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Grizzly bears, black bears, wolves, coyotes, cougars/ mountain lions,bobcats, wolverines, lynx, foxes, fishers and martens are the suite of carnivores that originally inhabited North America after the Pleistocene extinctions. This site invites research, commentary, point/counterpoint on that suite of native animals (predator and prey) that inhabited The Americas circa 1500-at the initial point of European exploration and subsequent colonization. Landscape ecology, journal accounts of explorers and frontiersmen, genetic evaluations of museum animals, peer reviewed 20th and 21st century research on various aspects of our "Wild America" as well as subjective commentary from expert and layman alike. All of the above being revealed and discussed with the underlying goal of one day seeing our Continent rewilded.....Where big enough swaths of open space exist with connective corridors to other large forest, meadow, mountain, valley, prairie, desert and chaparral wildlands.....Thereby enabling all of our historic fauna, including man, to live in a sustainable and healthy environment. - Blogger Rick

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Saturday, March 16, 2013

Biologist John Laundre has contributed frequently to this blog with penetrating commentary on wildlife restoration, Puma recovery, State Game Commission hi-jinks and the Public ownership of wildlife in America.............Today, he shares a finite and compelling statement on his opinion(which I now share after reading) about why the American people have a Constitutional right to participate in the rules and regulations regarding the management of wildlife species on Federal Lands----John, so well thought out your treatise is.................Now, all of us need to mobilize our National Enviro Organizations(Environmental Defense Fund, National Resources Defense Council, etc, etc,) to get John's premise onto the calendar of our Federal Courts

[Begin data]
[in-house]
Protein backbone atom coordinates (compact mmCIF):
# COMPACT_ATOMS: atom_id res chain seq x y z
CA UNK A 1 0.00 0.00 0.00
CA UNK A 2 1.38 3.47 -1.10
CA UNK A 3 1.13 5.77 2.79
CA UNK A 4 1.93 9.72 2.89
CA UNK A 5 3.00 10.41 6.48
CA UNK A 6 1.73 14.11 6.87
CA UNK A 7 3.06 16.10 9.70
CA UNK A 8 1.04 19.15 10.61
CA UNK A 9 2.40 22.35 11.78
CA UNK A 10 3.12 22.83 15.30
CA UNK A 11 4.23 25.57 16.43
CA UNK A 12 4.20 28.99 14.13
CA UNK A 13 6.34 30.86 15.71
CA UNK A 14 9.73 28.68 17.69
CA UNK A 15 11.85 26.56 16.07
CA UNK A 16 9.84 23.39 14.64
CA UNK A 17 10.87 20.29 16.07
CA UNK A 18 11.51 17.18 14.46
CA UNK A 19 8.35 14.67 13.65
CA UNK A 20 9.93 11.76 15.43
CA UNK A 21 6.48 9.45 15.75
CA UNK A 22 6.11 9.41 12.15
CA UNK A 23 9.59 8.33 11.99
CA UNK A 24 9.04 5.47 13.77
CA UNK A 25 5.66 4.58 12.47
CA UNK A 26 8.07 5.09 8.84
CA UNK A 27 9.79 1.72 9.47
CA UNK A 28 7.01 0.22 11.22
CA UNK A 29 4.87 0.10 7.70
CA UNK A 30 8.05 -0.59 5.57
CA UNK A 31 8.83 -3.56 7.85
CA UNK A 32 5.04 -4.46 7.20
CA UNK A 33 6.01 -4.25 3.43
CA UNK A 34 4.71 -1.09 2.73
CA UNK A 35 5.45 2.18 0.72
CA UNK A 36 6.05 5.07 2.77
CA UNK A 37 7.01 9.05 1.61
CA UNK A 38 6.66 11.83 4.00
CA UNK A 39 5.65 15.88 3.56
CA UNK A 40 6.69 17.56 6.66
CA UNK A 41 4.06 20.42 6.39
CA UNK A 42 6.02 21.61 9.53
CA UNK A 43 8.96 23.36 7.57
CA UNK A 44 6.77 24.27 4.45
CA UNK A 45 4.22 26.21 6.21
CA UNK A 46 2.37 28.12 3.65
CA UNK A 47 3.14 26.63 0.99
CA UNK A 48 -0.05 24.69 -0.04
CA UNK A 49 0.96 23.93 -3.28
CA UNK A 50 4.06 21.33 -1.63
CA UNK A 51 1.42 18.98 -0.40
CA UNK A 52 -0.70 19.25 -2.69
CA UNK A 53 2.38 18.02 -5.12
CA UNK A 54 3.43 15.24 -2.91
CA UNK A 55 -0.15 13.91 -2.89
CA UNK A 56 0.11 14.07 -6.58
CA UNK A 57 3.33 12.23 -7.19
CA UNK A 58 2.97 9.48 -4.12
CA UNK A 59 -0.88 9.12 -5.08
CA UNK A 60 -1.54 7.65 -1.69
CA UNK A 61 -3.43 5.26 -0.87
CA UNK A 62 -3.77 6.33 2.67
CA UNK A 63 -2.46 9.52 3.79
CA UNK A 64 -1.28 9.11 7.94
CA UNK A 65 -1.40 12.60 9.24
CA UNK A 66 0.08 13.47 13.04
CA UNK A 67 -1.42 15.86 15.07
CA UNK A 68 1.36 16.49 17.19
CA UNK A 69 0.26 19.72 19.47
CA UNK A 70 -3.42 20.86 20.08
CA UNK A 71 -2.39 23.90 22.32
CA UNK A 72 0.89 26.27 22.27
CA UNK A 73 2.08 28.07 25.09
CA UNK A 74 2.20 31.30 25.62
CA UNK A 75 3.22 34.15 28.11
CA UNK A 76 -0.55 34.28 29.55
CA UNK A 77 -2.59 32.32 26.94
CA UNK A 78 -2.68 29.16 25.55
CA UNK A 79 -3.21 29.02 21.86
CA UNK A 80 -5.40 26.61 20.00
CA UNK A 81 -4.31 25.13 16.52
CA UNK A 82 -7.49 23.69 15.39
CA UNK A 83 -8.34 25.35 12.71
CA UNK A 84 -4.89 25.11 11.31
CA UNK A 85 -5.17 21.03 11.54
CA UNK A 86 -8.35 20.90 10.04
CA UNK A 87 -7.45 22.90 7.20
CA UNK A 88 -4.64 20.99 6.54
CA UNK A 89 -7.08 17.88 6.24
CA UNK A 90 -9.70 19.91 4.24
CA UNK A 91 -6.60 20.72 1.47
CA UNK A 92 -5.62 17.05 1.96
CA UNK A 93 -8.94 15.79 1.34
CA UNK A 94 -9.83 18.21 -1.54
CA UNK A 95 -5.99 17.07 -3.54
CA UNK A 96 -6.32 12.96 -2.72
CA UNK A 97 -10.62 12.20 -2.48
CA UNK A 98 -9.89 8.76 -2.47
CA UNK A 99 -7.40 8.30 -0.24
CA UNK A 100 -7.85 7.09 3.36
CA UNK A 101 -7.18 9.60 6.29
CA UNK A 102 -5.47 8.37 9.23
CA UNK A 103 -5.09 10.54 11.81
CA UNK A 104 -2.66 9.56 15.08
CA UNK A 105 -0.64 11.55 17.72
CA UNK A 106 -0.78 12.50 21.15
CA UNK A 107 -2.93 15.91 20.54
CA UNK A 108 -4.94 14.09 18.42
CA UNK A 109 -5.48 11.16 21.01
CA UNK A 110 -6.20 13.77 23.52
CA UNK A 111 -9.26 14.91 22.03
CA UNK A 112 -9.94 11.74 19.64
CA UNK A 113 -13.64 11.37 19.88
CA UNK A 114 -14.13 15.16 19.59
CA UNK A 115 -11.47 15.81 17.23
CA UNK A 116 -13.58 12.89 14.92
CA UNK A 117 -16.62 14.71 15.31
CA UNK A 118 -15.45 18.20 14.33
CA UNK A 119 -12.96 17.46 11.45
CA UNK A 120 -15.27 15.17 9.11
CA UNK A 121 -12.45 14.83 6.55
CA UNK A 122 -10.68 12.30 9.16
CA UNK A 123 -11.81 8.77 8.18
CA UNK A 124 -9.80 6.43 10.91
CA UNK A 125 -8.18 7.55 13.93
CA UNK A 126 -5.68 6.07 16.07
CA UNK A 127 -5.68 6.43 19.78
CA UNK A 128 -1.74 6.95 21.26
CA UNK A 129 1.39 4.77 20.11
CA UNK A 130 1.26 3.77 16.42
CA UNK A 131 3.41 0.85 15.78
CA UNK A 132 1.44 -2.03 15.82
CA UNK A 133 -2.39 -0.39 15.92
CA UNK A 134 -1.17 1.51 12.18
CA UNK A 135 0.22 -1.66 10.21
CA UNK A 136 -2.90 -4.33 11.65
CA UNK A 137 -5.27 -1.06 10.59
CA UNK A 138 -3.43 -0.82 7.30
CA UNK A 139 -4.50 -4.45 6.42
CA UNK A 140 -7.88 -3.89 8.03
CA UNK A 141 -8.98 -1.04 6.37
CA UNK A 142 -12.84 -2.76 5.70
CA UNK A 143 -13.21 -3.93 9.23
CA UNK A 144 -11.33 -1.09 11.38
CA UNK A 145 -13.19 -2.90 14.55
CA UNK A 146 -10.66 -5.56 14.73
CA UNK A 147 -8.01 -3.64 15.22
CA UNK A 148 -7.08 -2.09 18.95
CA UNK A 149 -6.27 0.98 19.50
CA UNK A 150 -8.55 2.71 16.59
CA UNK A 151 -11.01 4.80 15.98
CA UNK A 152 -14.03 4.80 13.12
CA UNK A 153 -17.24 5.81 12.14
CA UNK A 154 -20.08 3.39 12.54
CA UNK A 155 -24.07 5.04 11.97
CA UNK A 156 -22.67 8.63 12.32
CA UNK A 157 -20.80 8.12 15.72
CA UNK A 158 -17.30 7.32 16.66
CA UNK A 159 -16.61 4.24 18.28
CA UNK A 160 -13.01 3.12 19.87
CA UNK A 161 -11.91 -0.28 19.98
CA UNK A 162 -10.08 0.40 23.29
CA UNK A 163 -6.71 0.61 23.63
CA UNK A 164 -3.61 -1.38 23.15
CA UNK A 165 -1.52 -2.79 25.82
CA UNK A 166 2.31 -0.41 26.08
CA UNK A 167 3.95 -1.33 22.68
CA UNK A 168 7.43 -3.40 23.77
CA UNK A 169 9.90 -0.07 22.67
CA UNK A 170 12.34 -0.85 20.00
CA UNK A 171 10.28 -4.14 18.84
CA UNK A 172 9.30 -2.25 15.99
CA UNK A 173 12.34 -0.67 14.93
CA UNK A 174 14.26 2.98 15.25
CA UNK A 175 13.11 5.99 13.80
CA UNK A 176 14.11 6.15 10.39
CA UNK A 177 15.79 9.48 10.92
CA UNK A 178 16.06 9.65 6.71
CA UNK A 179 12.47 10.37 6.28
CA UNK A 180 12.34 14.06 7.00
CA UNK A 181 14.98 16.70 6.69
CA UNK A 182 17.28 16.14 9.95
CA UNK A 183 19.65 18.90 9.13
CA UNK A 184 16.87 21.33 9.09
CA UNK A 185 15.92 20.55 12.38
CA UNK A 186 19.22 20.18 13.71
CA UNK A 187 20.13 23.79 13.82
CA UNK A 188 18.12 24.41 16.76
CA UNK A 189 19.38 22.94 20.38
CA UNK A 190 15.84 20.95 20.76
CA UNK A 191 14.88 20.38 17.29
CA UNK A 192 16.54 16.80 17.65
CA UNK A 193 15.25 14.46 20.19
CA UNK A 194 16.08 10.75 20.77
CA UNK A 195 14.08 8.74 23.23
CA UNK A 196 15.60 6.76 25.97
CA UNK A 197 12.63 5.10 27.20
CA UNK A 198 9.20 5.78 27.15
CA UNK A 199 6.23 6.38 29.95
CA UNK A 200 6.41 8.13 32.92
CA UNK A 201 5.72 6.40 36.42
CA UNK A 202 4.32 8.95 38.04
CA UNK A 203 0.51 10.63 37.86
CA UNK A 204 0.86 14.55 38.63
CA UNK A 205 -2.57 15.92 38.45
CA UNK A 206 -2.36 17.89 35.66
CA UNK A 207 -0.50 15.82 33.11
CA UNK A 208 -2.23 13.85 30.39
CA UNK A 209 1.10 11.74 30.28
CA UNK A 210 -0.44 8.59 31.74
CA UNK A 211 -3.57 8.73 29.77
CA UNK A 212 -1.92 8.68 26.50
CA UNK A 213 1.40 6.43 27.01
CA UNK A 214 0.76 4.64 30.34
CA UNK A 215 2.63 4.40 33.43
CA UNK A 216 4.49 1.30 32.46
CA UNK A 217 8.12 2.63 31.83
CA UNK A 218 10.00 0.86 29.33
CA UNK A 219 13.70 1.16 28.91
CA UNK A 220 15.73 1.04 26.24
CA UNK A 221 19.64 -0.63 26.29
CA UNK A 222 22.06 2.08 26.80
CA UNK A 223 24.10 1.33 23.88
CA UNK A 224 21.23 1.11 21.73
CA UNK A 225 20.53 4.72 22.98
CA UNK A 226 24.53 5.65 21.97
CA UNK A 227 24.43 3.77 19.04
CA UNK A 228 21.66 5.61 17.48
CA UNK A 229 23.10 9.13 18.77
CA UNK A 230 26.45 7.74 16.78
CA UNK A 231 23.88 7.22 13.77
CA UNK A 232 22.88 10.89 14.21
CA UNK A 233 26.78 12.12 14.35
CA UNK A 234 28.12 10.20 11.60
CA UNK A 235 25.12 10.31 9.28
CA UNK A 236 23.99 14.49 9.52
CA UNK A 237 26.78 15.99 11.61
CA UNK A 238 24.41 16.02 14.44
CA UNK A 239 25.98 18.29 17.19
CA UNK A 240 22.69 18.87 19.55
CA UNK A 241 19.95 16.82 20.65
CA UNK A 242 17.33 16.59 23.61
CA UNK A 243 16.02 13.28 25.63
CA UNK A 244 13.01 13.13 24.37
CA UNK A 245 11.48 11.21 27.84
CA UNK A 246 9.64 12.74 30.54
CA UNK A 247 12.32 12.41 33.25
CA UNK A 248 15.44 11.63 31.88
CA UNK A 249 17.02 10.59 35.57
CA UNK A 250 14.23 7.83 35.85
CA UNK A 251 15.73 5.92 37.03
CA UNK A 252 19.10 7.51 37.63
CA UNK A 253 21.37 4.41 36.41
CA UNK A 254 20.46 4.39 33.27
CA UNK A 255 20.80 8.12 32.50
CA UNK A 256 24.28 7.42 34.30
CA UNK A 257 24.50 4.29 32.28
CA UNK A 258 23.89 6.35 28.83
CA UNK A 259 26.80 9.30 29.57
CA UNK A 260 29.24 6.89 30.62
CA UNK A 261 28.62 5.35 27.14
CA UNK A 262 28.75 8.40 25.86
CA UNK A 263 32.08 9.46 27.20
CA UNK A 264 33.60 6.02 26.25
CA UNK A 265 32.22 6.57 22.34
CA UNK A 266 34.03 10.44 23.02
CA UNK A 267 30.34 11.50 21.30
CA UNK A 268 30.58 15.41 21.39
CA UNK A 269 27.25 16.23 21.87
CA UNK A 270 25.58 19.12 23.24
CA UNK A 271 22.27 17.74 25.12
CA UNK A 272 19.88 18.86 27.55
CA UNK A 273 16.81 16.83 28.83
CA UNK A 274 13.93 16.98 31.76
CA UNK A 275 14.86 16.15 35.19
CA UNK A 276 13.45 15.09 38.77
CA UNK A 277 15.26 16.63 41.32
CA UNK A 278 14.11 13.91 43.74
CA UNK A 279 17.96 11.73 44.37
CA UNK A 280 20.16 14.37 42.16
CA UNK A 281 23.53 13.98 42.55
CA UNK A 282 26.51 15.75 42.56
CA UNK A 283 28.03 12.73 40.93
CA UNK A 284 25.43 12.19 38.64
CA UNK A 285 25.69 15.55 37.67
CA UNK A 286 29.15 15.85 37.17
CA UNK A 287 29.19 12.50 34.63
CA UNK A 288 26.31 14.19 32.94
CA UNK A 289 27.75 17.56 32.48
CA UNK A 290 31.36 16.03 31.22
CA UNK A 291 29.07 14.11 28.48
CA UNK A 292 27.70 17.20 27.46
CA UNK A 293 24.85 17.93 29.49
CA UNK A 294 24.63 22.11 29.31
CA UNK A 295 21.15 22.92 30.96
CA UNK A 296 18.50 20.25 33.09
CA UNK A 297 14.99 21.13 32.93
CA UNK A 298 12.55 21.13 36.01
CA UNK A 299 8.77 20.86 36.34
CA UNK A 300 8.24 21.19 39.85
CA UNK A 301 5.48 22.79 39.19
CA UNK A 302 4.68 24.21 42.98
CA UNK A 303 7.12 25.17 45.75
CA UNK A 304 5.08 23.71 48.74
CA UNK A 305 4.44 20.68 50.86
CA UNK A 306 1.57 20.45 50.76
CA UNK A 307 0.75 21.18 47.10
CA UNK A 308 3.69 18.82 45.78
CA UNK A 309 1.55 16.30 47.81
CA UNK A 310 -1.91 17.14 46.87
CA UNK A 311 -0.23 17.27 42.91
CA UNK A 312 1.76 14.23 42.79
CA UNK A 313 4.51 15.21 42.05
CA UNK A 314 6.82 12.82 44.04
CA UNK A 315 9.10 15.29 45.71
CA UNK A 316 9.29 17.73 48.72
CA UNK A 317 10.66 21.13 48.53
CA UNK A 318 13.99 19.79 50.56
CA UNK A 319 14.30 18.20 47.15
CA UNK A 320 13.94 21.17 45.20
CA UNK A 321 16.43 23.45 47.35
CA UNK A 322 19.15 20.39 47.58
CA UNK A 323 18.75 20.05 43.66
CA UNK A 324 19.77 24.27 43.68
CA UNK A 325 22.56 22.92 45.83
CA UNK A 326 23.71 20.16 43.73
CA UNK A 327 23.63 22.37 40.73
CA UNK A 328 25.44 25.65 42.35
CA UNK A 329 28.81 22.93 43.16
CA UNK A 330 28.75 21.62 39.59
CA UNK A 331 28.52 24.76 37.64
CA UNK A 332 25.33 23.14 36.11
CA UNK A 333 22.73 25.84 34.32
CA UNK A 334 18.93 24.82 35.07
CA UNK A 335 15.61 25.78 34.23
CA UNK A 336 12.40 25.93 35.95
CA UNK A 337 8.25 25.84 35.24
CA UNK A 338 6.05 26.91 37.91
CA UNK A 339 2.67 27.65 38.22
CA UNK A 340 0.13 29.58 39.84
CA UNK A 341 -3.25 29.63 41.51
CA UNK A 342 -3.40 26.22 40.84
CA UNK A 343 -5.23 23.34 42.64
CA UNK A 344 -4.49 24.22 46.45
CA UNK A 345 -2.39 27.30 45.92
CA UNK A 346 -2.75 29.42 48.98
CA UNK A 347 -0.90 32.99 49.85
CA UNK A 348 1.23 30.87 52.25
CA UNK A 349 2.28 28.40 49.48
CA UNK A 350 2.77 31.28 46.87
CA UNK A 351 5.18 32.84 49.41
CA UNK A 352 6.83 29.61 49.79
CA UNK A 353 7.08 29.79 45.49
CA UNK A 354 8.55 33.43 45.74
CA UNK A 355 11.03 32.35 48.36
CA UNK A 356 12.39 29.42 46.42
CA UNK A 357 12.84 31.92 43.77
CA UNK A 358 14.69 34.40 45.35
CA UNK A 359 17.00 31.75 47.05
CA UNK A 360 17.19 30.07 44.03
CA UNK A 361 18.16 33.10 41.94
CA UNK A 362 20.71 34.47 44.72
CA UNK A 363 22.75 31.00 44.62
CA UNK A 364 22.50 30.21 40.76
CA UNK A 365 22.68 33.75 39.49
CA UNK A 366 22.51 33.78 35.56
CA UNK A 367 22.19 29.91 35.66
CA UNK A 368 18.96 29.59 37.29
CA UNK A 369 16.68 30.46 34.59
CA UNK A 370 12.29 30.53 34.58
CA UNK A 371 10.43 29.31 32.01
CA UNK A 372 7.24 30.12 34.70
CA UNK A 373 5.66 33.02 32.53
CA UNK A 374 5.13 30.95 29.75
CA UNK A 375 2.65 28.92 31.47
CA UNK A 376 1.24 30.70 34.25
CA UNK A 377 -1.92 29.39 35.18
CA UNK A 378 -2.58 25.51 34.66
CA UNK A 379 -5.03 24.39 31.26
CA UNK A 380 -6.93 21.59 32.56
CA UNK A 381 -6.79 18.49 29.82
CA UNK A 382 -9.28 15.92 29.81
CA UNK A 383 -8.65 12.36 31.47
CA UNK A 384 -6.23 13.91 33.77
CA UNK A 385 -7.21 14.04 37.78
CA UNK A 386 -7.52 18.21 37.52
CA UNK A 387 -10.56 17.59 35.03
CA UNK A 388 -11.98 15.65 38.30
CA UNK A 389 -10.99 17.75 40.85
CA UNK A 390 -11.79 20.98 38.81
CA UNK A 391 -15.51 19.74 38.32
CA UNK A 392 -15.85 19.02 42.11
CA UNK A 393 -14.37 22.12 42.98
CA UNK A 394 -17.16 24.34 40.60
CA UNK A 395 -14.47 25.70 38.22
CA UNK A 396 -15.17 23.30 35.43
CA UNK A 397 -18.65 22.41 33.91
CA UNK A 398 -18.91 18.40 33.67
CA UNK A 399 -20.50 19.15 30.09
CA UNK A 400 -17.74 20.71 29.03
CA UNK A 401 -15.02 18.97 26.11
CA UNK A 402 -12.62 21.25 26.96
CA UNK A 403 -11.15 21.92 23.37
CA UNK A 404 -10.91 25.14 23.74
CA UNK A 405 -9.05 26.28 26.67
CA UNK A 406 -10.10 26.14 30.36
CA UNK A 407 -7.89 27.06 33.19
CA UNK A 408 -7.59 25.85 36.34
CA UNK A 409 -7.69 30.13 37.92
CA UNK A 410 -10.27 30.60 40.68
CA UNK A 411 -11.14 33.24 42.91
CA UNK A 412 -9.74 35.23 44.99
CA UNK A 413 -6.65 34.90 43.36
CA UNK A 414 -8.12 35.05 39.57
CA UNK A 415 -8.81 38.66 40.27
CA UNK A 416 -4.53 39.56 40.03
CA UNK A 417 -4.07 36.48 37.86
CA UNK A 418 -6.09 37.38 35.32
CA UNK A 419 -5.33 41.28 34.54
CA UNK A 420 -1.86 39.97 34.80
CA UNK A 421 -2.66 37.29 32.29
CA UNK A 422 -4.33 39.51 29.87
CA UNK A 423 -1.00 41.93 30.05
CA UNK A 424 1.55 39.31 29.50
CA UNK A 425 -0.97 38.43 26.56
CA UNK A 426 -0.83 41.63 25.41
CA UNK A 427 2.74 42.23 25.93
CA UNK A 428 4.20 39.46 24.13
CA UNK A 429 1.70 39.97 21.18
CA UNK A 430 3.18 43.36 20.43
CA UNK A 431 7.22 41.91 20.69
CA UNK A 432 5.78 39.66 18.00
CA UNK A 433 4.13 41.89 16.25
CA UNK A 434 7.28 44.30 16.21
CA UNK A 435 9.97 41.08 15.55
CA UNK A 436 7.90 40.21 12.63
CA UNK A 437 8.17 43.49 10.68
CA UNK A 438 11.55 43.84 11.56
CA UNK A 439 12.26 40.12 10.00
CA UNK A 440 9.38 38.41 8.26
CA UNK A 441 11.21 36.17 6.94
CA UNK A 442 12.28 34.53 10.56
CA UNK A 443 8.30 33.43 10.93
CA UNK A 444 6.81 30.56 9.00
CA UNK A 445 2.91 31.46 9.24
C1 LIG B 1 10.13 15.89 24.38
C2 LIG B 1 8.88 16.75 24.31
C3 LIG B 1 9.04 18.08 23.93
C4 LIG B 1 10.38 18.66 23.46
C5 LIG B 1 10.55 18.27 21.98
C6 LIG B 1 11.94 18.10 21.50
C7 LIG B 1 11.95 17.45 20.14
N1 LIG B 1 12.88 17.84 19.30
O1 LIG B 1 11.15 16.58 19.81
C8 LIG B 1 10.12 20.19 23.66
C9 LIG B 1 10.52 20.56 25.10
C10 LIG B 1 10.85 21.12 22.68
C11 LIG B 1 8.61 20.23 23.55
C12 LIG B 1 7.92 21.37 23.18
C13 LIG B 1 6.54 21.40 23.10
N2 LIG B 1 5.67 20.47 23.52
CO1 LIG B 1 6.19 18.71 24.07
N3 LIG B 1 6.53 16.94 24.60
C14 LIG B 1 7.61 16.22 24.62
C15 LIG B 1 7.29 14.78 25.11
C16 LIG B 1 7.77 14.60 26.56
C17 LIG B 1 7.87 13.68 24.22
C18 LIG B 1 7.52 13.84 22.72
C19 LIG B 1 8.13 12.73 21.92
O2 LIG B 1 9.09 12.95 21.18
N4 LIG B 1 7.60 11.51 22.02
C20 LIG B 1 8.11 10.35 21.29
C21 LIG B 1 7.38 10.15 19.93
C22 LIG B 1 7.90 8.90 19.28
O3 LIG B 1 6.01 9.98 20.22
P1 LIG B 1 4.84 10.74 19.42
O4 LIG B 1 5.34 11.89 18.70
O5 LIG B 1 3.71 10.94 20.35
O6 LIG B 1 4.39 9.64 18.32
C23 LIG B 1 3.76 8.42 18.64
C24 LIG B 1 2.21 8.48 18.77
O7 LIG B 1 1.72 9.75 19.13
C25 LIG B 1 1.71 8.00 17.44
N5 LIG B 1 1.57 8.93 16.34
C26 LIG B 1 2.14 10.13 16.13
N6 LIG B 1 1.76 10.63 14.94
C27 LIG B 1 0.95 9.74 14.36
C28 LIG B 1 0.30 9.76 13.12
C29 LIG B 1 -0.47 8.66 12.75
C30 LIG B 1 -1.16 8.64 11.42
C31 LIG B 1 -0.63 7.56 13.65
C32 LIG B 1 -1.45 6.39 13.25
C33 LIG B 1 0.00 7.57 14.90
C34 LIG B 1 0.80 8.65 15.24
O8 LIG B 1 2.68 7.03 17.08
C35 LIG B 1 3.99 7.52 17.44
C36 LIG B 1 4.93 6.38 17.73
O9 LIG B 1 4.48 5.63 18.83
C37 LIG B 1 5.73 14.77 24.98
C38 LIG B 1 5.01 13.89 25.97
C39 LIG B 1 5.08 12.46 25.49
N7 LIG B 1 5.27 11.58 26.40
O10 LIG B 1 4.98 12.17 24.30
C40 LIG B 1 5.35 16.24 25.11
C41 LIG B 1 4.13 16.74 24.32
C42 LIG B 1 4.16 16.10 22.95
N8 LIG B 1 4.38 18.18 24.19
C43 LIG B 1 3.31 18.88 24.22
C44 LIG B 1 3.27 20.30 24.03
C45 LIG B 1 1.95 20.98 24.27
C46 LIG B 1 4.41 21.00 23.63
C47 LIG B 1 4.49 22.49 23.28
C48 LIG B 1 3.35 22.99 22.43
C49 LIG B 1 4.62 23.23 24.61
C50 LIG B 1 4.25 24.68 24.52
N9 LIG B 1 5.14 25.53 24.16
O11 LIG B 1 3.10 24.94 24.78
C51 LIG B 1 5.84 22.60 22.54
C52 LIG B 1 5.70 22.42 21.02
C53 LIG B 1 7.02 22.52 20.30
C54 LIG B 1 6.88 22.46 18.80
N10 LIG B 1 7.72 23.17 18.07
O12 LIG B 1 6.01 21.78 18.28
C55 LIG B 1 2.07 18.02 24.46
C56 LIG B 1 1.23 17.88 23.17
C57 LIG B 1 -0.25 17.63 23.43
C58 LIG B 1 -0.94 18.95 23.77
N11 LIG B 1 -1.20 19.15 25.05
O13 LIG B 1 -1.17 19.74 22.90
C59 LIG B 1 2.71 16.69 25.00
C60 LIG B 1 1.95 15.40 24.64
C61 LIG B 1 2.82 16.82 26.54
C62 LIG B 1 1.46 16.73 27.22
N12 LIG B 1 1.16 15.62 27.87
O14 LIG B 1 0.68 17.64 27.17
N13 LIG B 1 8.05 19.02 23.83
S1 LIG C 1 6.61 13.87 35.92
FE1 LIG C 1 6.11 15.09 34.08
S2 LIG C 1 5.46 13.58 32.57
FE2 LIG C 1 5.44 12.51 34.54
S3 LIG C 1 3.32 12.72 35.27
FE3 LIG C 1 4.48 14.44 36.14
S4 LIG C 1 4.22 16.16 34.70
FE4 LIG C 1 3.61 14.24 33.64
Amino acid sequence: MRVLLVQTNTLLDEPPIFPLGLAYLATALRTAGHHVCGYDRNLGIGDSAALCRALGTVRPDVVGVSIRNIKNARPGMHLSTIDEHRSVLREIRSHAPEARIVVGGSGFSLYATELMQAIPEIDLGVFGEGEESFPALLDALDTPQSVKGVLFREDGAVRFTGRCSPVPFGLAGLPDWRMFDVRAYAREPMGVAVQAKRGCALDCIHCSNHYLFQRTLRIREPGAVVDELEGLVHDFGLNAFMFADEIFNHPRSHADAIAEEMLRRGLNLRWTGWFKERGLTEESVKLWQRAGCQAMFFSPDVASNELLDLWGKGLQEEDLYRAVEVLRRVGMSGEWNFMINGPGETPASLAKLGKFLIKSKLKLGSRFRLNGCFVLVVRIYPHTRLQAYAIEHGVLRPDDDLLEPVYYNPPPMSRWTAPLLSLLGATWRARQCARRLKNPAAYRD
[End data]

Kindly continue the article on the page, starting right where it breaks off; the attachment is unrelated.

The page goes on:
Why do the trees belong to all of us but not the wildlife?

According to the constitution, Article 4, section 3: "The congress shall have power to dispose of and make all needful rules and regulations respecting the territory or other property belonging to the United States..."  As I read this, it means the Federal Government owns and has jurisdiction over ALL the" property" on federal lands. 

 It is obvious that this section applies to the trees on the national forests and the grass on BLM land.  This is why we have the Forest Service and the BLM.  They regulate the harvest of the trees, the use of grass on federal lands, because they belong to all Americans.  But what about the wildlife on federal lands?  Are they not property belonging to the United States? 

 I see nowhere in the Constitution where this property was ceded to the states.  If there is some obscure law that was passed that did this, it is obviously in violation of the Constitution.  And if wildlife are the property of the United States, why then are the states "making all needful rules and regulations" over them on Federal lands within their states. 

 Do the state forest departments have jurisdiction over the forests of federal forests?  Do the states set grazing fees and allotments? No they don't.  And the state wildlife agencies should also NOT have jurisdiction over wildlife, especially apex predators, on Federal lands.  They belong to ALL the people of the country.  As I see it, just as the Federal Forest Service has control the trees, so should the Federal Fish and Wildlife Service have jurisdiction and control over the wildlife on Federal lands.

Just as sure as the Second Amendment, protects our right to bear arms, Article 4, Section 3 of the ORIGINAL Constitution (not added afterthought amendments)  gives ALL Americans the right to participate in the rules and regulations regarding the management of wildlife species on Federal lands.  It is our constitutional right to demand that Congress take over this responsibility that has and is being abused by the states, especially regarding apex predators.

It is time that the rest of us (the other 77% who live in states with little or no federal land) exert our Constitutional rights and take over the management of predators in the West.  It is time to call for a national management plan for wildlife on National lands.  It is obvious that the states lack the integrity, ability, honesty, and legitimacy to do so.

John W. Laundre 

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